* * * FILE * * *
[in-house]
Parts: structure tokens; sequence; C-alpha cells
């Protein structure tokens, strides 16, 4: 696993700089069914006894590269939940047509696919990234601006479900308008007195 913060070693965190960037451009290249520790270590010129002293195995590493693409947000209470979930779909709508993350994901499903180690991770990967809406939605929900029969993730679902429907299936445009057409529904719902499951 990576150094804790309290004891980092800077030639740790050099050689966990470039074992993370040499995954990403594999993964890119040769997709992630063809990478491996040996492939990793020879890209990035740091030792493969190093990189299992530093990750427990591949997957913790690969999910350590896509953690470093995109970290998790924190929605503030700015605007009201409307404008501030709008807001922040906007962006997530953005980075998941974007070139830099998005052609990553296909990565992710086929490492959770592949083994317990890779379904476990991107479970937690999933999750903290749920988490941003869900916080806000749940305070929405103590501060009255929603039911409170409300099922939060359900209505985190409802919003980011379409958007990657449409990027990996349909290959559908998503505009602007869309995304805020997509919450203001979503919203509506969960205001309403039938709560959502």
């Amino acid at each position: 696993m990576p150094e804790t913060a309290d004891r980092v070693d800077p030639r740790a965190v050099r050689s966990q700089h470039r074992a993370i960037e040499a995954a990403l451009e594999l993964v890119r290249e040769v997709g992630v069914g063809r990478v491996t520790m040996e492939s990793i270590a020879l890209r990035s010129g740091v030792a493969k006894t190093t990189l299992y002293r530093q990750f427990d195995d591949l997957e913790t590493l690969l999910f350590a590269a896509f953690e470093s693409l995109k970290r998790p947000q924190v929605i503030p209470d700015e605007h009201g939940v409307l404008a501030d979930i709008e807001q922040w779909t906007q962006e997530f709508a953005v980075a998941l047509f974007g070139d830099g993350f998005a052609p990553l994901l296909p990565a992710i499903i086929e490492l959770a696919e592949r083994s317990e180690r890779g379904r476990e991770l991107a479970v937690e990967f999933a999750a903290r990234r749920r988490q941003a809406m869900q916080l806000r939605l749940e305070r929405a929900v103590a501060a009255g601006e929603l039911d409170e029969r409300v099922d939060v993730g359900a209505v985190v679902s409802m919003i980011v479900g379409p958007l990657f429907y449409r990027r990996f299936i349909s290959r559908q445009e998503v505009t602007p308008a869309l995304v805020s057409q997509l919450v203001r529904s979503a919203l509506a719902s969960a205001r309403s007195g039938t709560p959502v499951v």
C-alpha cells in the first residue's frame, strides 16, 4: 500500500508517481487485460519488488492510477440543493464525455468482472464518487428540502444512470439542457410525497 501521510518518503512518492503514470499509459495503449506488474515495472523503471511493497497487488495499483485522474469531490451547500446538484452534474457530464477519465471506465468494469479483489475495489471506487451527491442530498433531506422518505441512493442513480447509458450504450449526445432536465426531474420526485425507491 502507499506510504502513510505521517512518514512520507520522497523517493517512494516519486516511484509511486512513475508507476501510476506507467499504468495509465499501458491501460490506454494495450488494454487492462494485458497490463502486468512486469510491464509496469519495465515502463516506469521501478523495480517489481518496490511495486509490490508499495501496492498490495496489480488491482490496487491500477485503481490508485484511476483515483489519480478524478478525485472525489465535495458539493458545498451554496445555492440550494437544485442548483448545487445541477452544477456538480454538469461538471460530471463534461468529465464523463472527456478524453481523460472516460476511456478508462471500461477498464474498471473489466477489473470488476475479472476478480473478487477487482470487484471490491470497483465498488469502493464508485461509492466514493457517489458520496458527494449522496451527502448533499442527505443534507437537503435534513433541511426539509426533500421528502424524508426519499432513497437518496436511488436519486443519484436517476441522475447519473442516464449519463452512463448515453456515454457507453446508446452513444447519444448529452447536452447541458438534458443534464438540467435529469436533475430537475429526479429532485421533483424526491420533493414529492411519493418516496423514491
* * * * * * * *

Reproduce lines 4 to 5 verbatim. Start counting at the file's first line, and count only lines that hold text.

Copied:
């Amino acid at each position: 696993m990576p150094e804790t913060a309290d004891r980092v070693d800077p030639r740790a965190v050099r050689s966990q700089h470039r074992a993370i960037e040499a995954a990403l451009e594999l993964v890119r290249e040769v997709g992630v069914g063809r990478v491996t520790m040996e492939s990793i270590a020879l890209r990035s010129g740091v030792a493969k006894t190093t990189l299992y002293r530093q990750f427990d195995d591949l997957e913790t590493l690969l999910f350590a590269a896509f953690e470093s693409l995109k970290r998790p947000q924190v929605i503030p209470d700015e605007h009201g939940v409307l404008a501030d979930i709008e807001q922040w779909t906007q962006e997530f709508a953005v980075a998941l047509f974007g070139d830099g993350f998005a052609p990553l994901l296909p990565a992710i499903i086929e490492l959770a696919e592949r083994s317990e180690r890779g379904r476990e991770l991107a479970v937690e990967f999933a999750a903290r990234r749920r988490q941003a809406m869900q916080l806000r939605l749940e305070r929405a929900v103590a501060a009255g601006e929603l039911d409170e029969r409300v099922d939060v993730g359900a209505v985190v679902s409802m919003i980011v479900g379409p958007l990657f429907y449409r990027r990996f299936i349909s290959r559908q445009e998503v505009t602007p308008a869309l995304v805020s057409q997509l919450v203001r529904s979503a919203l509506a719902s969960a205001r309403s007195g039938t709560p959502v499951v």
C-alpha cells in the first residue's frame, strides 16, 4: 500500500508517481487485460519488488492510477440543493464525455468482472464518487428540502444512470439542457410525497 501521510518518503512518492503514470499509459495503449506488474515495472523503471511493497497487488495499483485522474469531490451547500446538484452534474457530464477519465471506465468494469479483489475495489471506487451527491442530498433531506422518505441512493442513480447509458450504450449526445432536465426531474420526485425507491 502507499506510504502513510505521517512518514512520507520522497523517493517512494516519486516511484509511486512513475508507476501510476506507467499504468495509465499501458491501460490506454494495450488494454487492462494485458497490463502486468512486469510491464509496469519495465515502463516506469521501478523495480517489481518496490511495486509490490508499495501496492498490495496489480488491482490496487491500477485503481490508485484511476483515483489519480478524478478525485472525489465535495458539493458545498451554496445555492440550494437544485442548483448545487445541477452544477456538480454538469461538471460530471463534461468529465464523463472527456478524453481523460472516460476511456478508462471500461477498464474498471473489466477489473470488476475479472476478480473478487477487482470487484471490491470497483465498488469502493464508485461509492466514493457517489458520496458527494449522496451527502448533499442527505443534507437537503435534513433541511426539509426533500421528502424524508426519499432513497437518496436511488436519486443519484436517476441522475447519473442516464449519463452512463448515453456515454457507453446508446452513444447519444448529452447536452447541458438534458443534464438540467435529469436533475430537475429526479429532485421533483424526491420533493414529492411519493418516496423514491